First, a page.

• Aminoglutethimide (Cytadren). This also has the affect of being able to lower circulating levels of cortisol at higher doses. Cortisol is catabolic to protein in muscle and effective blockade of P450scc by aminogluthethimide at high doses prevents muscle loss.

  • Exemestane (Aromasin) is a powerful AI that, at a dose of 25mg, will block 85% to 95% of estrogen production.

2.  Estrogen antagonists. This class of drugs do not lower the amount of estrogen that is in the system. They act by binding to the estrogen receptor without generating a biological response. These are also called Selective Estrogen Receptor Modulators (SERMS). Different SERMs can block the estrogen receptors in different areas of the body. The below ones block them in breast tissue.

  • Tamoxifen (Nolvadex) at 20 to 40 mg has been shown to be an effective treatment.

  • Cyclofenil at a dose of 200 - 400mg / day is sufficient for gyno prevention or reduction.

  • Raloxifene has been shown to have less relapse than tamoxifen. 60mg per day is what is typically prescribed.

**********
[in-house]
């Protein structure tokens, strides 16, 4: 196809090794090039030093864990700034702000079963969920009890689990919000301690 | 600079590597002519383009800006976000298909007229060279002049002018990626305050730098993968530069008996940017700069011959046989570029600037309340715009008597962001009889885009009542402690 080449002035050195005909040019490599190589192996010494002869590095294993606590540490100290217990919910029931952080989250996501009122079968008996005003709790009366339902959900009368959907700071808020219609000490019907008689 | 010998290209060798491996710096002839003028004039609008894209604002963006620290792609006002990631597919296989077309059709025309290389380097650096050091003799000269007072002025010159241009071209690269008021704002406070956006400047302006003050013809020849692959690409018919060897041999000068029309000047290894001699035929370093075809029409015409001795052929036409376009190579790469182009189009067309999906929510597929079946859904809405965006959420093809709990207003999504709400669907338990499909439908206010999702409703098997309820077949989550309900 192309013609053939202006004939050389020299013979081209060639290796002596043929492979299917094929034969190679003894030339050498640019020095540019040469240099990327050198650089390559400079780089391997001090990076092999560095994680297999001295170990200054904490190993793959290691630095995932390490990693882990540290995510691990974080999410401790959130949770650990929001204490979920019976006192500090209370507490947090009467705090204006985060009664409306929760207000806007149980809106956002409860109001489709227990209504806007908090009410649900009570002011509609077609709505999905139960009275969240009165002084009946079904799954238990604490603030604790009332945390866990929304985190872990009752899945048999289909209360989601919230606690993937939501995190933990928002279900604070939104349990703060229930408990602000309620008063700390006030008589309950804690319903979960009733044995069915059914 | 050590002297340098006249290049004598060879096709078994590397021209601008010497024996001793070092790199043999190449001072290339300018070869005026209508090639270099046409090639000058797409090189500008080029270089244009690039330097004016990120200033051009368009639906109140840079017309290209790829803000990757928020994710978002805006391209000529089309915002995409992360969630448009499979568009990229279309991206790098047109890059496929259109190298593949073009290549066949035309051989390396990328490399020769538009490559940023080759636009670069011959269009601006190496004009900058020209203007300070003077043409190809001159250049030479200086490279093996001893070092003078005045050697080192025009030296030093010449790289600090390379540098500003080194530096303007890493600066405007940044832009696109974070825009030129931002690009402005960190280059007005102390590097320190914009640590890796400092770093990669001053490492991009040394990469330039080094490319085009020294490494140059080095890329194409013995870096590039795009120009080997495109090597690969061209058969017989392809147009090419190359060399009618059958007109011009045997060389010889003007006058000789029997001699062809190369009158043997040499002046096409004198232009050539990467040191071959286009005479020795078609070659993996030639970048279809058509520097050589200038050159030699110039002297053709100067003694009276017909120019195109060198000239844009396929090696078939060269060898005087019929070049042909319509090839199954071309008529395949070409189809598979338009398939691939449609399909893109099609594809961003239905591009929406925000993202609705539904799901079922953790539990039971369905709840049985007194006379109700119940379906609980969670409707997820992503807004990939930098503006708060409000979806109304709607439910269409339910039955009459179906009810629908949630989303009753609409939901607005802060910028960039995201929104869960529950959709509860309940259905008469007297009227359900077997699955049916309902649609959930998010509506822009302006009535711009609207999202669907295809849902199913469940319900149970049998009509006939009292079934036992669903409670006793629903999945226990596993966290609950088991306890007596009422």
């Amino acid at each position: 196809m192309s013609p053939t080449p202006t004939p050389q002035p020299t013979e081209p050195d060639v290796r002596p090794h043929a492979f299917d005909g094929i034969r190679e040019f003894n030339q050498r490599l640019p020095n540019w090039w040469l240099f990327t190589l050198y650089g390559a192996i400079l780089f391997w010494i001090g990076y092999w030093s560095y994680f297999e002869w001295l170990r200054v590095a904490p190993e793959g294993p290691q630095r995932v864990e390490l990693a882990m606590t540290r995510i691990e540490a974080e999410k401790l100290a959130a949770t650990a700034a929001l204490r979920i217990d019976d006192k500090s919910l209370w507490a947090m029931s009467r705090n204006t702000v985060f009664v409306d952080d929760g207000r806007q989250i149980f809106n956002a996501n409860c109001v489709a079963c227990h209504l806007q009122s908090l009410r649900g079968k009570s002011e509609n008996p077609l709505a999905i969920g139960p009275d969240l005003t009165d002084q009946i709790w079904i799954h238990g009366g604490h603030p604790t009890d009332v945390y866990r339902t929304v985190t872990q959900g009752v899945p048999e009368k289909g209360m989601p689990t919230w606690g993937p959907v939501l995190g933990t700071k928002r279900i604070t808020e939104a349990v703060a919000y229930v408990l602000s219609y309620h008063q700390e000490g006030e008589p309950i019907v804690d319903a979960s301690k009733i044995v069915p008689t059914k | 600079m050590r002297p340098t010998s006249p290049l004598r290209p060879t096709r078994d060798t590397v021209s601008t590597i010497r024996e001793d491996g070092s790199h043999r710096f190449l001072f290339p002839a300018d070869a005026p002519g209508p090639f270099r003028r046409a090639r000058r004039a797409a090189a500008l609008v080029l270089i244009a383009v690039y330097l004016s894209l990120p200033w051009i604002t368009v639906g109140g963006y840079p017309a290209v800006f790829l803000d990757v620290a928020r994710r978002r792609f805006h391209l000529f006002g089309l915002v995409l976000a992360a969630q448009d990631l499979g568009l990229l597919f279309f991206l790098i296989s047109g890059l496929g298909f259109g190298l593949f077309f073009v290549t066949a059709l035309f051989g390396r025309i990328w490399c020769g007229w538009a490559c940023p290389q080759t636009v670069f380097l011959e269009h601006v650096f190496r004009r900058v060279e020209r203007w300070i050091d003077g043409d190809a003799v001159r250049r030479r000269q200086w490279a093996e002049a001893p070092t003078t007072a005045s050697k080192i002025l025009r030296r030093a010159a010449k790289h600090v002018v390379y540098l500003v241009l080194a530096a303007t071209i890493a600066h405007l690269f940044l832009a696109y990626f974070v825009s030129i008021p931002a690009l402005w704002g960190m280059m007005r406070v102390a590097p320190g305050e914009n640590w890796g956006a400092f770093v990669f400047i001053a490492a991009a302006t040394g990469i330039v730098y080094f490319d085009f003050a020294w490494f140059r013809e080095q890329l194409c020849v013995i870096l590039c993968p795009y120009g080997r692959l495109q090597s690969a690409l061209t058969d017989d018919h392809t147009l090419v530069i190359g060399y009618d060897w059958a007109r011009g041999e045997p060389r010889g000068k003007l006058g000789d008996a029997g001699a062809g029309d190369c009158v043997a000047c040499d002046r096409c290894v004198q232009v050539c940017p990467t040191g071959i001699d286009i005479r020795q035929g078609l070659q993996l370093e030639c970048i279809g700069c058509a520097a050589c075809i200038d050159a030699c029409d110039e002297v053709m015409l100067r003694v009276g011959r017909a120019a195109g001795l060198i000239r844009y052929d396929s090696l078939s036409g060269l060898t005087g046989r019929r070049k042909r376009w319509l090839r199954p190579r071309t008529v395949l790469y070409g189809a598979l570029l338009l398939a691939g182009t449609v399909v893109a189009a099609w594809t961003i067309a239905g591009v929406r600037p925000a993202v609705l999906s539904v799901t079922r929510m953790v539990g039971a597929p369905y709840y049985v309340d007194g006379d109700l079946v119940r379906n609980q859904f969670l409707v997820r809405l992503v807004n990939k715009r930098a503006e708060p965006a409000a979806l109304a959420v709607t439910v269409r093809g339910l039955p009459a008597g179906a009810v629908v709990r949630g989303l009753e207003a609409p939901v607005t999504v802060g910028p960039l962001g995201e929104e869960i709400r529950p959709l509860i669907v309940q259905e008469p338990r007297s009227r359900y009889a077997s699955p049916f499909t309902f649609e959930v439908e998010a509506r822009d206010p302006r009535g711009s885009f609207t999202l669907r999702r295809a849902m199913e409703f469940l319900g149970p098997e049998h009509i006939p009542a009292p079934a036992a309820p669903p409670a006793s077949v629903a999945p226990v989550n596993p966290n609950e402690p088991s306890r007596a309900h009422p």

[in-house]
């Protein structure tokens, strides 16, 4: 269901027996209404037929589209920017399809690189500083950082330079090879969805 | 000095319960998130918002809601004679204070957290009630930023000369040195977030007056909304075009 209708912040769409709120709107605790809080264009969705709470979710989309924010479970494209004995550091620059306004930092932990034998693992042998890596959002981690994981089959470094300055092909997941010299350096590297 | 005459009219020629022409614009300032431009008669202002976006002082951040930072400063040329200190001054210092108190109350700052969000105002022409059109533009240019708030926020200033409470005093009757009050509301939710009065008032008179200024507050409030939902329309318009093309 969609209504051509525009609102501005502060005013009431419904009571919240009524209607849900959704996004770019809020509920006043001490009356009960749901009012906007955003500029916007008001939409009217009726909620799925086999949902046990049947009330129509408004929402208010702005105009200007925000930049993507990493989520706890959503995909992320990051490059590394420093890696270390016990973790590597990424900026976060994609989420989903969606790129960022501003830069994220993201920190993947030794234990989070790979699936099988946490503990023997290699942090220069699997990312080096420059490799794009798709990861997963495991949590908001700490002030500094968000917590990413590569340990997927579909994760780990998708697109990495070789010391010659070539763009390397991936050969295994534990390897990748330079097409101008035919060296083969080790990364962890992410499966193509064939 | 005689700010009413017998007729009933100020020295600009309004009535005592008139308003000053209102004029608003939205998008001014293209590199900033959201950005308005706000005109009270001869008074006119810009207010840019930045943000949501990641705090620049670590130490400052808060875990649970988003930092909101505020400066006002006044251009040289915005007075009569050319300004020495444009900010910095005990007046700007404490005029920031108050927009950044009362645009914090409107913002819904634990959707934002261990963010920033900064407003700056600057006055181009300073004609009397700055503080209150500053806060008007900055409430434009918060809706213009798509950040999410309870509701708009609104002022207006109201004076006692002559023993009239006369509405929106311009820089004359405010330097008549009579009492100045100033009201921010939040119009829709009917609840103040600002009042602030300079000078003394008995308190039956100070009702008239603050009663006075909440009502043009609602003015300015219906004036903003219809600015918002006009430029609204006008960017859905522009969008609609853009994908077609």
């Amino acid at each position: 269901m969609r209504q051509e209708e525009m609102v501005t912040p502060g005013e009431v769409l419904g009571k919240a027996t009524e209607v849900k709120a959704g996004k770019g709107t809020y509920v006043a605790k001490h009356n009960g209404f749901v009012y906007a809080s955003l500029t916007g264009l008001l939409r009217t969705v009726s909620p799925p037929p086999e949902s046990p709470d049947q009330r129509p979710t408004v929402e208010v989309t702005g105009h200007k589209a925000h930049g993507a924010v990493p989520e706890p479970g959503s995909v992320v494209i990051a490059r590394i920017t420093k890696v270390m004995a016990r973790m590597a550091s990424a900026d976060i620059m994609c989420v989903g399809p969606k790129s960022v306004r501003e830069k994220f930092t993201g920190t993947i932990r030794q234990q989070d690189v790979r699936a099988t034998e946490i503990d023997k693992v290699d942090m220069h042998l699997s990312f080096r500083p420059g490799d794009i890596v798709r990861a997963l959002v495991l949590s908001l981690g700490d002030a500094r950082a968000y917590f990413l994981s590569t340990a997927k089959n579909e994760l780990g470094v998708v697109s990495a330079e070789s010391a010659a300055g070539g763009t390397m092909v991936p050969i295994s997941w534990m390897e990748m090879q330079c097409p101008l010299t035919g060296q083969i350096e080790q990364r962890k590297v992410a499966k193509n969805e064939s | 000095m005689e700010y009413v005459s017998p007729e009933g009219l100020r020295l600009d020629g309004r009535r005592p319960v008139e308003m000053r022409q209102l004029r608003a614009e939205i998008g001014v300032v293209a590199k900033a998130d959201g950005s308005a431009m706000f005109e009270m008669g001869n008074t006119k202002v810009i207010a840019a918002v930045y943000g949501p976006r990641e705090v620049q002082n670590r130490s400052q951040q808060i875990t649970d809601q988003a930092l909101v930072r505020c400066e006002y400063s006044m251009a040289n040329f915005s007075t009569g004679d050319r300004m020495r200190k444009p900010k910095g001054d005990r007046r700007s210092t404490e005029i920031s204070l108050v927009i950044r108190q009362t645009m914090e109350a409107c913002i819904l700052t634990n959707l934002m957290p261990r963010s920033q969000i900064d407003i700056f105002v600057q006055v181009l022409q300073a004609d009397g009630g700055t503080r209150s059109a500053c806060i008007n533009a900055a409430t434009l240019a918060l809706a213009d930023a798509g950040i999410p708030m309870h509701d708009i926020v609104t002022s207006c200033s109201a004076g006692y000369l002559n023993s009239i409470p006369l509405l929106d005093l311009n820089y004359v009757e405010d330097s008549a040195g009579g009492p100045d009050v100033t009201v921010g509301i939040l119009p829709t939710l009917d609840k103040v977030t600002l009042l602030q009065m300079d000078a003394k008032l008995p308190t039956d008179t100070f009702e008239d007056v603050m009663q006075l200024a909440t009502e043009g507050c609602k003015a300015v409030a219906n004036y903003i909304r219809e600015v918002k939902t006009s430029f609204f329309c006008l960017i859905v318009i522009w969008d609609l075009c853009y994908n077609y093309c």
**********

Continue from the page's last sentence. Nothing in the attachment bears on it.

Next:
• Toremifene has anecdotal information that it will reduce gyno. More information needed.

Protocols discussed in AAS users communities

This is not medical advice. All treatments for gynecomastia should be in full consultation with a licensed physician. Everything expressed here are simply ideas to discuss with a physician.

  • Starting on day #1 with .25 mg of Letrozole, you increase the Letrozole dose every day until you reach 2.5 mg. Stop increasing the dose and maintain if gyno begins to decrease. If 2.5mg is reached, you maintain it until the gyno is gone , if reducing or after 20 days if no reduction is noticed. This is a very aggressive protocol.

  • Tamoxifen has been shown has been shown to eliminate gynecomastia at 20mg / day, if it is less than two years old, over a six month period. This regime experienced a 27% relapse rate.

  • A combination of 40mg / day of Tamoxifen with .5mg / day of Arimidex has been suggested as a way to halt acute gyno.